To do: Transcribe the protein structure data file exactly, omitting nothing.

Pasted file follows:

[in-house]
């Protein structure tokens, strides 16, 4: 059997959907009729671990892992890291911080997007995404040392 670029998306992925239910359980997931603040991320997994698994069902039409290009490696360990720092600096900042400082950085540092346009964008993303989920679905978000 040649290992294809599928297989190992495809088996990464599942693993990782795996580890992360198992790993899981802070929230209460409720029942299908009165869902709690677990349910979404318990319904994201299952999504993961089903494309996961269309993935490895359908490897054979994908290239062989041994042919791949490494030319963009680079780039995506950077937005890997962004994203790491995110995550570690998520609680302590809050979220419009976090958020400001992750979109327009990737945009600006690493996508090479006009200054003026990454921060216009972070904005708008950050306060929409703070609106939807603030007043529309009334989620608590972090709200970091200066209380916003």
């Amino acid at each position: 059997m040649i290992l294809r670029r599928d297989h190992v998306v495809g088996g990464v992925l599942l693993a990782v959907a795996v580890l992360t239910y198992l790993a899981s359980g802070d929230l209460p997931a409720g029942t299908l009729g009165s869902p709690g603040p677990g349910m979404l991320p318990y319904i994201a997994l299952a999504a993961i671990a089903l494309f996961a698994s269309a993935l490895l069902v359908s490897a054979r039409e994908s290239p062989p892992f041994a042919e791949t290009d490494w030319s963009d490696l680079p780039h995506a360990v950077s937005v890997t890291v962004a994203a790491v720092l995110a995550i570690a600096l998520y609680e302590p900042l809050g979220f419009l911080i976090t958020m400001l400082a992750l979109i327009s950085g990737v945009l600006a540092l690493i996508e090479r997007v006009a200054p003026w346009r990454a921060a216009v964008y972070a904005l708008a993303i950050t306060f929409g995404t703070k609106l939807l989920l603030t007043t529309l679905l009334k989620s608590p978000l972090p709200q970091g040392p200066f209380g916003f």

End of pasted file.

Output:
[in-house]
């Protein structure tokens, strides 16, 4: 059997959907009729671990892992890291911080997007995404040392 670029998306992925239910359980997931603040991320997994698994069902039409290009490696360990720092600096900042400082950085540092346009964008993303989920679905978000 040649290992294809599928297989190992495809088996990464599942693993990782795996580890992360198992790993899981802070929230209460409720029942299908009165869902709690677990349910979404318990319904994201299952999504993961089903494309996961269309993935490895359908490897054979994908290239062989041994042919791949490494030319963009680079780039995506950077937005890997962004994203790491995110995550570690998520609680302590809050979220419009976090958020400001992750979109327009990737945009600006690493996508090479006009200054003026990454921060216009972070904005708008950050306060929409703070609106939807603030007043529309009334989620608590972090709200970091200066209380916003």
């Amino acid at each position: 059997m040649i290992l294809r670029r599928d297989h190992v998306v495809g088996g990464v992925l599942l693993a990782v959907a795996v580890l992360t239910y198992l790993a899981s359980g802070d929230l209460p997931a409720g029942t299908l009729g009165s869902p709690g603040p677990g349910m979404l991320p318990y319904i994201a997994l299952a999504a993961i671990a089903l494309f996961a698994s269309a993935l490895l069902v359908s490897a054979r039409e994908s290239p062989p892992f041994a042919e791949t290009d490494w030319s963009d490696l680079p780039h995506a360990v950077s937005v890997t890291v962004a994203a790491v720092l995110a995550i570690a600096l998520y609680e302590p900042l809050g979220f419009l911080i976090t958020m400001l400082a992750l979109i327009s950085g990737v945009l600006a540092l690493i996508e090479r997007v006009a200054p003026w346009r990454a921060a216009v964008y972070a904005l708008a993303i950050t306060f929409g995404t703070k609106l939807l989920l603030t007043t529309l679905l009334k989620s608590p978000l972090p709200q970091g040392p200066f209380g916003f």